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I have a DataInputStream, created from a Socket in Java. The connection is to a simple web server that uses chunked transfer encoding. The web server does in fact work in normal browser. But in my program, I am attempting to read, I read the first first bytes (some 5kb of data). But each read after that returns 0 bytes read. Isn't it supposed to block until it can read?

Note: This usually doesn't occur. The problem is with the server I am connecting to.

Also, this code here all returns false even after the bytesread == 0.:


And here are the resp headers:

HTTP/1.1 200 OK

Date: Tue, 08 Jun 2010 14:01:01 GMT

Server: Apache/2.2.11 (Unix) PHP/5.2.10

X-Powered-By: PHP/5.2.10

Expires: Thu, 19 Nov 1981 08:52:00 GMT

Cache-Control: no-store, no-cache, must-revalidate, post-check=0, pre-check=0

Pragma: no-cache

Keep-Alive: timeout=5, max=100

Connection: Keep-Alive

Transfer-Encoding: chunked

Content-Type: text/html
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Should we assume you mean ByteArrayInputStream rather than ByteInputStream? –  Powerlord Jun 8 '10 at 15:42
Sorry completely. Actually it is DataInputStream! –  Zombies Jun 8 '10 at 15:43
That is strange... the read methods for DataInputStream should block. The reason I asked is because ByteArrayInputStream appears to be the exception to the rule on blocking reads (it never blocks). –  Powerlord Jun 8 '10 at 15:47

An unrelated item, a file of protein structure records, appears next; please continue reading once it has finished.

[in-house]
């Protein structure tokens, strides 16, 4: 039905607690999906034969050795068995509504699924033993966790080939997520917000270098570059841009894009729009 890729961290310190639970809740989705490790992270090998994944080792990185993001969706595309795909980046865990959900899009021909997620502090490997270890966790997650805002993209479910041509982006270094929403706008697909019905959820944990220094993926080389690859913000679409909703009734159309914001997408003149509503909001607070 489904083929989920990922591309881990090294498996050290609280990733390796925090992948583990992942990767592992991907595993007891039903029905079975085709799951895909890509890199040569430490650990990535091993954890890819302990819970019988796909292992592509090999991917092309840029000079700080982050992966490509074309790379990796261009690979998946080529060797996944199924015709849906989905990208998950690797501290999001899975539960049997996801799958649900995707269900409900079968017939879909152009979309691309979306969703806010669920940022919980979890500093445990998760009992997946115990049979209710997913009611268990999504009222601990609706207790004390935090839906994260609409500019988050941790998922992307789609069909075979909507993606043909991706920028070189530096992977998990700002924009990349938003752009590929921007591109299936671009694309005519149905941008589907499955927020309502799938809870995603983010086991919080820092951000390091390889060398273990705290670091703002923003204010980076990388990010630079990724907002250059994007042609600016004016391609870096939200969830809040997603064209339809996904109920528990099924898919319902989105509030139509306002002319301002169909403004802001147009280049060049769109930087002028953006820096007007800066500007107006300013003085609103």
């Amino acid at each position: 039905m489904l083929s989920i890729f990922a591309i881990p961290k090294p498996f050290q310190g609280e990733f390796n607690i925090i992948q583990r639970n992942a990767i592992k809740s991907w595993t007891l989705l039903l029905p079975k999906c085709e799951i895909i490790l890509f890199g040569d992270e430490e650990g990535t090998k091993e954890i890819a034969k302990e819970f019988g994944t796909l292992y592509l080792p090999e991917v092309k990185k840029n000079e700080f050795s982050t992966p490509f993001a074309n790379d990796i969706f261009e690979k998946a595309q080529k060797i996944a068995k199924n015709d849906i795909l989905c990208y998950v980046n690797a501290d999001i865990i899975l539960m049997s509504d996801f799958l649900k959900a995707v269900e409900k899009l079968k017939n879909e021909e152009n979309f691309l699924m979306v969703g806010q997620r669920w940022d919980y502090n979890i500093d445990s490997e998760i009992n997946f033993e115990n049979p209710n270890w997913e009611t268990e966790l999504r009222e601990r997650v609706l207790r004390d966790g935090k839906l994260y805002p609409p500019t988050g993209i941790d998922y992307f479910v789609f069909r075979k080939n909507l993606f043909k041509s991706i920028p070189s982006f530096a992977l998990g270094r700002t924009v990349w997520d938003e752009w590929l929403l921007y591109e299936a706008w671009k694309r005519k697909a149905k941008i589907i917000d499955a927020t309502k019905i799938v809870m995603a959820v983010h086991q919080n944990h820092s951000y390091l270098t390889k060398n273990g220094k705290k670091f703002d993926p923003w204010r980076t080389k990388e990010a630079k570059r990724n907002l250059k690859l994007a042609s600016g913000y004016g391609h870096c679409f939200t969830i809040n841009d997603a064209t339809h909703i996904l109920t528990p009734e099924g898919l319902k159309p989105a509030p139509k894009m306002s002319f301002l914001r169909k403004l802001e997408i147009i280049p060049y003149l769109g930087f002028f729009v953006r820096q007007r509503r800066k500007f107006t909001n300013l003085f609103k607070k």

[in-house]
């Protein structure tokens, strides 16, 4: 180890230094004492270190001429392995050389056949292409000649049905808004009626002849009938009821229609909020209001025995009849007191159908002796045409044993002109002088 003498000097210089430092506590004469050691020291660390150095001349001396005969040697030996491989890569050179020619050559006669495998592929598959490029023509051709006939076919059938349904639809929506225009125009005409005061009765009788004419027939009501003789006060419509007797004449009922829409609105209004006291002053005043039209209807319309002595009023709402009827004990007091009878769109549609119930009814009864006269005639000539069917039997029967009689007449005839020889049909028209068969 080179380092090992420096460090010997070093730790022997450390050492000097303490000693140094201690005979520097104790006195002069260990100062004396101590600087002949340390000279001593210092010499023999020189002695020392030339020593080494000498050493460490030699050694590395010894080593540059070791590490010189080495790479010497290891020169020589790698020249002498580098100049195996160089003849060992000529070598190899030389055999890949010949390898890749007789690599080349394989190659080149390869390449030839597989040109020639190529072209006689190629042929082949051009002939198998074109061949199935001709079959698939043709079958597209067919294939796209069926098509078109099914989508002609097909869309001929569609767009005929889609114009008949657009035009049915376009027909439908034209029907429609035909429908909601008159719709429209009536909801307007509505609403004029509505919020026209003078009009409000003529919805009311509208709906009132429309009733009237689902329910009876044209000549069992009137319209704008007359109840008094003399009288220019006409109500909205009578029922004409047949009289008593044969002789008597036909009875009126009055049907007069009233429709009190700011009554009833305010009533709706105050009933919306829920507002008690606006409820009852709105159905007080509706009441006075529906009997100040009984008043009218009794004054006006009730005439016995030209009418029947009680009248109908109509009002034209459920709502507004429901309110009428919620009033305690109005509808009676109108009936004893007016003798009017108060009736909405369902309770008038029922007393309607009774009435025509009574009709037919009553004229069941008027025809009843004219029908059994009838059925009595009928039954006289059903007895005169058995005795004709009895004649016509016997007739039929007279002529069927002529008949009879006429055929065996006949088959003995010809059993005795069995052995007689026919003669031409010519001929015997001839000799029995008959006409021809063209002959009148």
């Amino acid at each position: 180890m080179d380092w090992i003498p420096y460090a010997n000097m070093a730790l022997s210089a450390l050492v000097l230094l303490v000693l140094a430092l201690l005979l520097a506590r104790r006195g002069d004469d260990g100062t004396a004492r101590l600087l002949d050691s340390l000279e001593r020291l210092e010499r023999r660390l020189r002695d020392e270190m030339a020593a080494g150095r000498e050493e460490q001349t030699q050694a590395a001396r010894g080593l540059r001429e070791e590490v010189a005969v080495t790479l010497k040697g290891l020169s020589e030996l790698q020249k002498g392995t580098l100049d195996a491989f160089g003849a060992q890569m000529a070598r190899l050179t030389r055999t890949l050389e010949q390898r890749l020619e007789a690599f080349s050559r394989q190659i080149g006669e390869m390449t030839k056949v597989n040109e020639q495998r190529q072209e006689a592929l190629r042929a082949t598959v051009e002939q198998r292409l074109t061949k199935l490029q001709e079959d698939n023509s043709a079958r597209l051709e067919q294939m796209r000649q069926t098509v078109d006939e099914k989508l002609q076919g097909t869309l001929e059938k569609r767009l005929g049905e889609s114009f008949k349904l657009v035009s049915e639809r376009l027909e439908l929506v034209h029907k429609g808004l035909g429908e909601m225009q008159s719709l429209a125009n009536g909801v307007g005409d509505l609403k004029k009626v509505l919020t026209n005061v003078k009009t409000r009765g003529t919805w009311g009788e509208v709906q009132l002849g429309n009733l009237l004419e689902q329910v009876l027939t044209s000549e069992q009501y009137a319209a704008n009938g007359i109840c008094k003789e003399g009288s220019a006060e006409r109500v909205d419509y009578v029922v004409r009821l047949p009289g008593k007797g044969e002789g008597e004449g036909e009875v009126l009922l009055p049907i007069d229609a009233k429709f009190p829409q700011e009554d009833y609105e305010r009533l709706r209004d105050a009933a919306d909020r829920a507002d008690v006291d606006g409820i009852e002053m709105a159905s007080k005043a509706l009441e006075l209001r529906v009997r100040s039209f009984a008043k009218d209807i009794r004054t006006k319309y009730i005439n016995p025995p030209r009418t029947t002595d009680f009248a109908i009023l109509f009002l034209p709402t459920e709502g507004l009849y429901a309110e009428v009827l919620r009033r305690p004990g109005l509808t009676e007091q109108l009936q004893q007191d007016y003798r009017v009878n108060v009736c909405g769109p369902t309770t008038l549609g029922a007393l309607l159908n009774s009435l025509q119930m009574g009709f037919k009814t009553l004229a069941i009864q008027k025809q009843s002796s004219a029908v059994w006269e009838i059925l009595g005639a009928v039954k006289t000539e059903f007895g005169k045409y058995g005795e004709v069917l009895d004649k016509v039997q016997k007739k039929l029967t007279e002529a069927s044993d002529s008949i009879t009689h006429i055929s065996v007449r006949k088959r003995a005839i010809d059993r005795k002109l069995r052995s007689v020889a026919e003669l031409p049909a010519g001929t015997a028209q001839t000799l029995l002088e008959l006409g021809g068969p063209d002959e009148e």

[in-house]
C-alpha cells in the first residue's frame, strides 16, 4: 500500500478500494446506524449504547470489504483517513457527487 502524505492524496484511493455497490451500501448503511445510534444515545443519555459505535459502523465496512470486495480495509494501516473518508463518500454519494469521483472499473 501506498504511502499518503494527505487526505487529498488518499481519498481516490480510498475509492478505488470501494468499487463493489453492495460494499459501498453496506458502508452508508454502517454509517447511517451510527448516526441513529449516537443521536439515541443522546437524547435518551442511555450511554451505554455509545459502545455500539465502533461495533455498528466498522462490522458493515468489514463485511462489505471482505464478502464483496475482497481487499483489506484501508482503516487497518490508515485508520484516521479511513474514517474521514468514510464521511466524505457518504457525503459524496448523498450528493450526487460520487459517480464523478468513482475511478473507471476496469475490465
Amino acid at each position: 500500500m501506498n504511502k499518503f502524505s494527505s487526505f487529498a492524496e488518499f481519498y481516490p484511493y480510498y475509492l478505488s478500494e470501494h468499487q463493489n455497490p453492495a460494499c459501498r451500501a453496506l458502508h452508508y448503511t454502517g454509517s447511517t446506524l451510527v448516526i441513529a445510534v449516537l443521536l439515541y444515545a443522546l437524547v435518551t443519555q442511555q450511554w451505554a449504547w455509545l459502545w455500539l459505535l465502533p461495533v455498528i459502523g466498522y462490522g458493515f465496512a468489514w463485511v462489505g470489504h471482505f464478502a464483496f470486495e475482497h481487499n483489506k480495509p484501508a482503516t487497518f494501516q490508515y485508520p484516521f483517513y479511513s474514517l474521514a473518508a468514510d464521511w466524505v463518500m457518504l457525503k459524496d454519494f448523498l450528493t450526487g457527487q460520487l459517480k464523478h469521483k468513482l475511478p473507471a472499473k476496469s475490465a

2 Answers 2

up vote 1 down vote accepted

According to http://java.sun.com/j2se/1.4.2/docs/api/java/io/DataInputStream.html#read(byte[]) it is possible and valid for a DataInputStream to return 0. This should not be a problem since you should be testing for -1 for the end of stream.

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COrrect. I didn't notice that in read(byte[], off, len) if len = 0 it could return 0. and len was set to 0 accidently. –  Zombies Jun 8 '10 at 16:56

You are right, an InputStream should never return 0 on a read. It should either block until a byte is available, or return -1 which indicates EOF.

Any chance you could provide a test case? I've seen a bug like this before.

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I'll look into it. It is kind of hard because it depends on the server too. Most of the time this does not occur. –  Zombies Jun 8 '10 at 15:39
That's not correct, see above. If the buffer is length zero or the specified length is zero, it will return zero. –  EJP Jun 8 '10 at 23:58
Indeed, I wasn't expecting a read request for 0 bytes. –  Keith Randall Jun 9 '10 at 22:20

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